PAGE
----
My favorite phrase when it comes to a new product or technology. Reduces Operational Expenses. It sounds so wonderful. It is almost always untrue.
What most people mean by “Reduces Opex” is:
Our analysis of how you are doing something with the stuff that you have will take a larger Opex than if you change our to our solution.
There is no analysis if the purchasing all the new equipment to replace the old equipment is more than the Opex savings for a number of year. An alternate meaning is this:
Our analysis of how we think you should do a new business allows us to reduce your Opex over your current paradigm.
All of these Opex Reductions make all kinds of assumptions. One that they don’t make is that there is an actual Opex Reduction. As I said most of the time they mean, a reduction in the increase in Opex. It is one of the reasons that these kinds of business cases never fly with customers. Opex Reductions means personnel cuts. Anybody who tells you different is not being honest.
One of the challenges with this is that people don’t like to admit it or understand it. I was on a panel with a guy named Nan Chen from the Carrier Ethernet Forum. I said, “Well, Carrier Ethernet can help Enterprises reduces Opex. IT departments can lay off the person who knows about the T-Carrier Telco Interfaces.” Nan said, “We are not about layoffs.” I said, “What do you think Opex Reductions are?” An audience chuckle ensued.
But in reality, most companies can attribute about 70% of their Operating Expenses with headcount. Outside of that the biggest expense that is easily changed is the cost of travel. Which is why Travel restrictions are the first things that happen in belt tightening. Something to know as an employee!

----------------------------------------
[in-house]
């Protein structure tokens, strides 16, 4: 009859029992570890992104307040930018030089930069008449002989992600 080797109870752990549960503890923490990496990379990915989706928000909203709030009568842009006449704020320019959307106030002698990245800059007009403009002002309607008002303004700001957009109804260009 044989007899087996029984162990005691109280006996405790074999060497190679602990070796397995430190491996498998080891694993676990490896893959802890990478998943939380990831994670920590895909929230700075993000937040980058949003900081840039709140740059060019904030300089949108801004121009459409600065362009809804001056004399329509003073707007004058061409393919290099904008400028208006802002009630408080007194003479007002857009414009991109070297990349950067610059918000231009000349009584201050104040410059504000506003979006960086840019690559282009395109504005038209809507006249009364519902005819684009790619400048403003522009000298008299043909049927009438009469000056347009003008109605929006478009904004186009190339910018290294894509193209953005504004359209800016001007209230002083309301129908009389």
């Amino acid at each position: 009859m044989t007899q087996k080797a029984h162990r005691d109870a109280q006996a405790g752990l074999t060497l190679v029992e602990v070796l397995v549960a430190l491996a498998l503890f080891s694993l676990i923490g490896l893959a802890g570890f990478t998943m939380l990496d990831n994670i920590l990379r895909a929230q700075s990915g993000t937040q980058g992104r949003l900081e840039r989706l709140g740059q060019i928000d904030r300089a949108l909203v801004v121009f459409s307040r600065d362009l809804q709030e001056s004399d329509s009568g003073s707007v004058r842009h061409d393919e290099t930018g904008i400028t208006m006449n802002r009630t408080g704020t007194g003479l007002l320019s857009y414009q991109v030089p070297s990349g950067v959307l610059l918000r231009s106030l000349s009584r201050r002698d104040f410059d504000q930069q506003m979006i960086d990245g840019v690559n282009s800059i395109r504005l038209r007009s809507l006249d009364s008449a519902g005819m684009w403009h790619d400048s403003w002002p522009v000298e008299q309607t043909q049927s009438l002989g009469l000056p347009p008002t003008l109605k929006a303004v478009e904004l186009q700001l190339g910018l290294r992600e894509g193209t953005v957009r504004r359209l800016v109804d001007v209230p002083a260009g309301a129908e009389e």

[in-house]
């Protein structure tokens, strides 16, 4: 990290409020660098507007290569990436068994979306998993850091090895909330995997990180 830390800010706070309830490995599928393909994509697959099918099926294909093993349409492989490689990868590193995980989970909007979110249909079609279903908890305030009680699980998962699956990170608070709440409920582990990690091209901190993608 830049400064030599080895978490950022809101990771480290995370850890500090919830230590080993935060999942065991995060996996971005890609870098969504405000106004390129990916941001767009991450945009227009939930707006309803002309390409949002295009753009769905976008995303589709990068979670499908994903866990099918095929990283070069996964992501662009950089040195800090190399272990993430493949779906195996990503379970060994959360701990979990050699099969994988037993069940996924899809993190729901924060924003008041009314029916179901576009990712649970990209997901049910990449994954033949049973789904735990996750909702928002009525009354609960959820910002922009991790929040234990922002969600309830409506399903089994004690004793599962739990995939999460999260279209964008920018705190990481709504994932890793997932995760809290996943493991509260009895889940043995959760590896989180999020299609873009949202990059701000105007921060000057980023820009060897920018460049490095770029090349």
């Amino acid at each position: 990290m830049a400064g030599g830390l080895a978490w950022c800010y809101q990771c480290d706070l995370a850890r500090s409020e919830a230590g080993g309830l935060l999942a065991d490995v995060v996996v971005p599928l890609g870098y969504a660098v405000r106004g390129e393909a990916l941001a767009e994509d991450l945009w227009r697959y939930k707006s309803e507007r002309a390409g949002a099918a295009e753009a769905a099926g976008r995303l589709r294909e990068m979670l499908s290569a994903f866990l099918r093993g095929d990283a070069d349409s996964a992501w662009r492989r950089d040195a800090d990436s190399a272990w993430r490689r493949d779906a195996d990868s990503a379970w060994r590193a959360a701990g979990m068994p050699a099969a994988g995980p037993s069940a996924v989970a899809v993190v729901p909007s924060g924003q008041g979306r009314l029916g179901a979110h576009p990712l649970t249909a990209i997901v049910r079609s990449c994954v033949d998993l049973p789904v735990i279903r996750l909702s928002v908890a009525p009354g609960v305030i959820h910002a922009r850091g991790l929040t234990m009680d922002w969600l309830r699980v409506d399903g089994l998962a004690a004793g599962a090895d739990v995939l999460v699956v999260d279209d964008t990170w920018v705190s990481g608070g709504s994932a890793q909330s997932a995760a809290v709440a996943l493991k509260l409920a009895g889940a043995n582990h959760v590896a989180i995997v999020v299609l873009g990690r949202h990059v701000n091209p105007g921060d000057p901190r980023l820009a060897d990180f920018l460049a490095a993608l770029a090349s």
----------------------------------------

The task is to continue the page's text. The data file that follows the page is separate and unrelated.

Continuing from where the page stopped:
People make Opex based arguments for products and services all the time. Why? It is simple. They want to keep their pricing up. If you can use an Opex Argument to justify your pricing, then you can claim a lot more money for your product.
The alternatives to this are a Capex or price savings over an existing product or the ability to create new revenue. The former situation can be responded to by the existing vendor lowering their price. Alcatel used to do that to AFC all the time. We would show up with a better widget and Alcatel would beat us by dropping the price on their existing one. They made less money but they had to spend almost no effort to beat us. The last reason to sell is the best and most precarious. The customer has to believe that they will make more money and that this new money is either significant or easy to get.
So as you focus on your message to your customers think about how you are going to achieve their goals through your product or service. Unless you think you can have them “Reduce Opex” absolutely, then don’t use it as an argument!
Have a great weekend!
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